"I nearly always write - just as I nearly always breathe..." - John Steinbeck
And later, when his novel was shunned so hard, despite praise from others, he put his pen down and never wrote another novel. And to feel that kind of pain and humiliation inside, is just heartbreaking to me. And I could feel how soothing those waters were, and must've been, to him. And to so many.
In reading Travels With Charley, just now, being that I was so taken with the man and his story and his need to see the country... I can't help but reach back and pull some lessons out...or some parallels, at a minimum. It's what I do.
Steinbeck came from a family of Republicans, and changed a bit when he saw more of the world and got out his his hometown. His perspectives on Life changed. When he'd returned home, arguments would ensue:
"Let's just be friendly and loving. No politics tonight." And ten minutes later we would be screaming at each other.
And so it was, and so it still is. Steinbeck knew he was nearing his last days. He felt his world deteriorating. I can't imagine the ache inside. Well, actually, I can. I think so many of us can, which is why he and so many writers like him are so resonant. Particularly now, in this climate, when the world feels divided and torn up, much like it did then. Those of us who truly do feel deeply want to find things to mend; to help that ache. And it's a humanity-sized ache, a global ache. There is a real and dire need to heal someone, something, anything, everything. Or a touch of madness grows in the absence of that longed-for resolution. And in that madness, oh, does distraction blossom. Numb, numb, numb the ache. With a drug, a habit, a spoon, a television, a drink, an over-zealous need to disappear into something other than what is, rather than live a healthy balanced life. And it's not easy, we've all got our things. Hopefully our addictions don't harm and make us ill.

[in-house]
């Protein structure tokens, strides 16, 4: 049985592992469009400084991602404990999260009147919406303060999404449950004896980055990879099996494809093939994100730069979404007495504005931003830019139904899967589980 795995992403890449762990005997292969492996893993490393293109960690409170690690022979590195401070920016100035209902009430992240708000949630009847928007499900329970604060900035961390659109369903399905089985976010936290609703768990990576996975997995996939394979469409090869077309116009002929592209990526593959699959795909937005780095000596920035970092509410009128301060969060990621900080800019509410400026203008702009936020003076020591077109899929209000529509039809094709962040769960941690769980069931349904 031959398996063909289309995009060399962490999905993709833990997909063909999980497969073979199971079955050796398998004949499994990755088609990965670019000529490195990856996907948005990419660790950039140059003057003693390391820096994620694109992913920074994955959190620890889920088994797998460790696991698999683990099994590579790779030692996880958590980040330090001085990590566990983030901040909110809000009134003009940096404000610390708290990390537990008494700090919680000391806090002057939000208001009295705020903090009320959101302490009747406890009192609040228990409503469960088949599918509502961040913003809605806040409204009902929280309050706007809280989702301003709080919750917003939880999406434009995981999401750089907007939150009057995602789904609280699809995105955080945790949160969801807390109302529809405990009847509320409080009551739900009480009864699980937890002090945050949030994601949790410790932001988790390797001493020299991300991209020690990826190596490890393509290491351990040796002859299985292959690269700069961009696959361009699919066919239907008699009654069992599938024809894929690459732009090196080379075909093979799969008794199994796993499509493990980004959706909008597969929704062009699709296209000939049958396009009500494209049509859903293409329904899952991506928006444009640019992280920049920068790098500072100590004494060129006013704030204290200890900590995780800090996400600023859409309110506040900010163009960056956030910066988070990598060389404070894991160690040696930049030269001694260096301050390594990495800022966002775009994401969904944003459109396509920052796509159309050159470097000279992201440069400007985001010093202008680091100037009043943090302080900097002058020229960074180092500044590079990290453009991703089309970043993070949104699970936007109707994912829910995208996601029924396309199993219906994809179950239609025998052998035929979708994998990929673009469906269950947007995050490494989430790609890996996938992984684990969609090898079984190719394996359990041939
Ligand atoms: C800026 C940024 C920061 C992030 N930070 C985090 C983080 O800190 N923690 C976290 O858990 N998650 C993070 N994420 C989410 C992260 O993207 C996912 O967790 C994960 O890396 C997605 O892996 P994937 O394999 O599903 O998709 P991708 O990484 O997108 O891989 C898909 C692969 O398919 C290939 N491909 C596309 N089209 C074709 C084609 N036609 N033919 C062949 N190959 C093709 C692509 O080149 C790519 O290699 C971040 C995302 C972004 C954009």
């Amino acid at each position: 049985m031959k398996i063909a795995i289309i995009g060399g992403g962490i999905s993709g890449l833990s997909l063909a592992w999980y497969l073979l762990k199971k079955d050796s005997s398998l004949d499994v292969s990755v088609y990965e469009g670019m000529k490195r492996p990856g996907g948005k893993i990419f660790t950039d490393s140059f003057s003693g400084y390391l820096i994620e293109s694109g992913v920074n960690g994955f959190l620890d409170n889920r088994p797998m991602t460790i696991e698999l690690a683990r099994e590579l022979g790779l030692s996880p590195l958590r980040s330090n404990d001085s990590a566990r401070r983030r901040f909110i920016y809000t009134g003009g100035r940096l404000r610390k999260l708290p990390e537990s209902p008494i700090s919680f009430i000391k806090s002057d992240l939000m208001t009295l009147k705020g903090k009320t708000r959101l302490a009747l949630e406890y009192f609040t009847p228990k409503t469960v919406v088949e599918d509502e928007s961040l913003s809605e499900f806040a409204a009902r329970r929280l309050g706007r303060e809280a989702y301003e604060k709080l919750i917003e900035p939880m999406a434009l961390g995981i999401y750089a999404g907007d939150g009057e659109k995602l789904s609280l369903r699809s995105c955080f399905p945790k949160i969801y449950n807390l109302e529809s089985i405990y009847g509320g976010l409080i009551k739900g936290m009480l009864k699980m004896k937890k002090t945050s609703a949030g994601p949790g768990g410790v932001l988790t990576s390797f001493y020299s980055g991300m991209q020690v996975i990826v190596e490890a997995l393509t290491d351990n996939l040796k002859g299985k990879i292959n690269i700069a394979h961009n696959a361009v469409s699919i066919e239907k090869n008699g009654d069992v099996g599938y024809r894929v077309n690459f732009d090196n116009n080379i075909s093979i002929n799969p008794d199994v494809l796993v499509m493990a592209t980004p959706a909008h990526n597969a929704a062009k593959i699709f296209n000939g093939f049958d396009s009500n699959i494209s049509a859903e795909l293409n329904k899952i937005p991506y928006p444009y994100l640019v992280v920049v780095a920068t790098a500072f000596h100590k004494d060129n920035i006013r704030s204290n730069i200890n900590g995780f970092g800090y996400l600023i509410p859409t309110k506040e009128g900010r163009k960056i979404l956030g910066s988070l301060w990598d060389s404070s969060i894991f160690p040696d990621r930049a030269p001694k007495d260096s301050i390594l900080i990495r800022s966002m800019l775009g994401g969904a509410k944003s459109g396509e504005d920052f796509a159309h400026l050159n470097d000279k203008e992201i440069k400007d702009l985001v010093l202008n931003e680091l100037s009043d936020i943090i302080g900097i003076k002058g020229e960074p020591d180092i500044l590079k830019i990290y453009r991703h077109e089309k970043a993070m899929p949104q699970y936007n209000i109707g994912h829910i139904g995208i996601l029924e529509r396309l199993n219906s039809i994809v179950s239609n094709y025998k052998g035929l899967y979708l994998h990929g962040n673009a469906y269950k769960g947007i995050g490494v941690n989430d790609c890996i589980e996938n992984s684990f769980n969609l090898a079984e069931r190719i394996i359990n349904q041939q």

And how did moderation become such a rogue idea?
We seem to be commanded by a world that favors extremes. Extremes in diet, in entertainment, in lifestyles, in just about everything. Nice, easy, simple living has become a lifestyle choice, something that has to be taught and remembered, rather than...just how things are. We have to be told and reminded with blips and beeps and timers and gadgets to relax and breathe and sleep and eat. I get it, John Steinbeck, I get it. The players have changed, the scenery is different, but it's the same game. And now, we have the internet. And do you know how often you're meme'd John? A lot.
I walked the coast again, and thought, in imaginary conversation with this writer I'd become enmeshed and obsessed with...
Despite the flack you got about that one book, John Steinbeck, I mean... wow, man. You did it. Didn't you? Your books are required reading in schools and libraries. Iconic. Champion of writing the proletariat. Great sense of place and giving voice to the everyman. You are part of the canon, good sir. I wish you could've seen it happen, in the flesh.